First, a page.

If ever there was a polarising time of year, it’s now. The festive season can be lovely, exciting, heartwarming, and fun. It can also be incredibly stressful, lonely, claustrophobic, and difficult to cope with. Our mood might be lower than normal, due to it being winter, and the pressure to plaster a smile on our faces is one that weighs heavy; we don’t want to ruin the fun for anyone, but we’re not always feeling the in festive spirit either. Depression is a complex illness and when we add the pressure and the expectations we feel to that, it can feel intolerable.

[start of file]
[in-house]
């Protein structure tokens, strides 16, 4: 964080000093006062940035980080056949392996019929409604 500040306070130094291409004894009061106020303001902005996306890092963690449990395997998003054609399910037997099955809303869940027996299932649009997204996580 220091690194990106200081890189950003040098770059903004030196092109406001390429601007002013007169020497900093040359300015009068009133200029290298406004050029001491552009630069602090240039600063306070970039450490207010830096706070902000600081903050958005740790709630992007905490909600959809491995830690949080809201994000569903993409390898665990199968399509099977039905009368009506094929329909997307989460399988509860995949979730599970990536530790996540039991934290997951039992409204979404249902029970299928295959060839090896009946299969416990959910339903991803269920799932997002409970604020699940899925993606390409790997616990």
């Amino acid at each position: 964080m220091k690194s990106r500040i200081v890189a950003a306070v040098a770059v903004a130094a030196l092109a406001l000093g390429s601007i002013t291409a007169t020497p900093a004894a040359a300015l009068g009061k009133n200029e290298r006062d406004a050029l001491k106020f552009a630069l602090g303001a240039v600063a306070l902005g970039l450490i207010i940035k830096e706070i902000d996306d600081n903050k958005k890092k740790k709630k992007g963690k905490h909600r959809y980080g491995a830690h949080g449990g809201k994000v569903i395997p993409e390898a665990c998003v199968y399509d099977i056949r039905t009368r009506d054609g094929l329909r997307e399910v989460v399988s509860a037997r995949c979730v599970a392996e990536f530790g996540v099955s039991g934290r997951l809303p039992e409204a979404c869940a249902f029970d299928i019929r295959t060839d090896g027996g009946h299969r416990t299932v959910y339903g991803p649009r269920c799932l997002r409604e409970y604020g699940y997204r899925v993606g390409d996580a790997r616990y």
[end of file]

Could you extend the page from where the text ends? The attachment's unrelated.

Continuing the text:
Some of us have families we’re close to. We’re excited to see them. But, it’s not always easy. We can begin to feel claustrophobic with so many people and so much noise around. We struggle to find any peace and quiet.
Our loved ones might also be unwell, and we might find that we need to support them. We could need some extra support from our families, but it might be difficult to communicate how we’d like them to support us.
Our families might have drifted so far that they don’t even meet up any more. We see pictures of our friends pulling faces with siblings, hugging parents, and introducing grandparents to the latest Snapchat filters. It hurts.
We may have experienced divorce and find that we’re sharing the time we have with our children. We may have children who we’re not in contact with. It can bring up all sorts of difficult emotions.